Review Summary: A stellar release that sees Extol remind us just what we have been missing in their 8 year absence..6 of 6 thought this review was well written
Extol left many fans with a bad taste in their mouth with what was their final album, The Blueprint Dives, in 2005. They had lost both original guitarists and ventured far from their progressive roots with music that was literally a shell of their signature sound. After the release of that album, they quietly disappeared from the metal scene entirely with not much more than a whimper. So when I found they had just released an new album in 2013, I was quite skeptical about 'which' Extol I would be hearing....the progressive black/death metal from albums like Burial and Undecieved or the lackluster post-rock of The Blueprint Dives.
Needless to say, I was floored by their new self-titled release. Paired down to only three members, the sound is much bigger than the sum of its parts. The return of their old guitarist/clean vocalist, Ole Borud, seems to be that quintessential missing piece. When getting down to the music, there is no reference BUT referencing Extol. To anyone who has followed their releases, each album is truly a sound unto its own. Their debut, Burial, leaned towards a predominately black metal sound. The follow-up, Undeceived, was more progressive tech- death. The next album, Synergy, had purposely stripped down production, with an almost pure thrash sound. So to say this album is reminiscent of any one album would be unfair. What is absolutely brilliant in what they have achieved is to harness elements from their entire back catalog and infuse it with a new energy that makes this album the perfect amalgamation of the ‘Extol’ sound.
The first thing that grabbed me was the deep guitar tones. They have changed from six string guitars to a seven string, adding that extra bottom end, that gives some of the songs an almost Meshuggah like groove. The production is the best they have ever had. While on some of their older albums, pristine production may have taken away from some of the atmosphere they were creating, here it allows every guitar riff, every drum beat, and the vocals to truly shine.
The music is heavy, technical, and they utilize all the tricks in their bag. They have awkward and augmented time signatures, strangely hypnotic - progressive riffs, and almost every song on this album has a different flow and feel from the song preceding it. The closest comparison musically that comes to mind would be Ihsahn, on perhaps angL or After, and even perhaps Enslaved. There are moments of bone crushing heaviness, such as on Wastelands and Sting of Death. There are sections in some of the material that is almost breath-taking in the beauty such as the chorus on Betrayal.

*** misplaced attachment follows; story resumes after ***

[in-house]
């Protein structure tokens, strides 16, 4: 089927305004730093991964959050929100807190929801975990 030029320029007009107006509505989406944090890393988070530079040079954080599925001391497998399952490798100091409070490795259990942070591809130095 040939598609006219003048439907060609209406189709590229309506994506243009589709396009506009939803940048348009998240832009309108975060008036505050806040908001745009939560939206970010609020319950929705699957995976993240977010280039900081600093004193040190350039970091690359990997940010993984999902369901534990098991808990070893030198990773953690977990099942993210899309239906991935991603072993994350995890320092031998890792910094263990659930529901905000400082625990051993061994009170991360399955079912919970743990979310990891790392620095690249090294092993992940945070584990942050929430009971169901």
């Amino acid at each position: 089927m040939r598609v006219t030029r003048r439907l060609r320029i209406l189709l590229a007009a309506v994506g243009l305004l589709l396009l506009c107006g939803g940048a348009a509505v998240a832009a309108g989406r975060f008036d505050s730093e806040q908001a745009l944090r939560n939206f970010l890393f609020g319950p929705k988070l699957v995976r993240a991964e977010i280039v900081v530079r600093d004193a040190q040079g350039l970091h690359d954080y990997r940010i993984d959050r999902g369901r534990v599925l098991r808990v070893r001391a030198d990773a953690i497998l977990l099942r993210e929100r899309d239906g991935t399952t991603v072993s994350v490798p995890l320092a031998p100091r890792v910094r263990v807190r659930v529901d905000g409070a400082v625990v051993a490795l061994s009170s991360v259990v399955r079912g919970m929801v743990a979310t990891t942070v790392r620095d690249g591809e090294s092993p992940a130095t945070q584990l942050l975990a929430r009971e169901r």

It is ingenious the way they integrate the heaviness, the progressive elements, and the black metal styled screams with very dreamy clean vocals (reminiscent of Mikael Akerfeldt/Opeth). It is that exact juxtaposition that made Opeth so magnificent on albums such as Blackwater Park and Enslaved on Isa that makes Extol re-emerge as a top tier metal act. When Extol formed in 1993, the metal scene was not overflowing with young acts brilliantly mixing so many elements of metal and progressive rock into one glorious package. Although that scene is very different today, with dozens of bands that are almost unclassifiable with their technical abilities and integration of a myriad of styles, Extol stands tall above most of them. It is perplexing how good this album sounds after an 8 year hiatus. It fits perfectly in their cannon and with the rise in appreciation for more progressive metal bands, this could be the album that finally sees Extol get some of the recognition they deserve.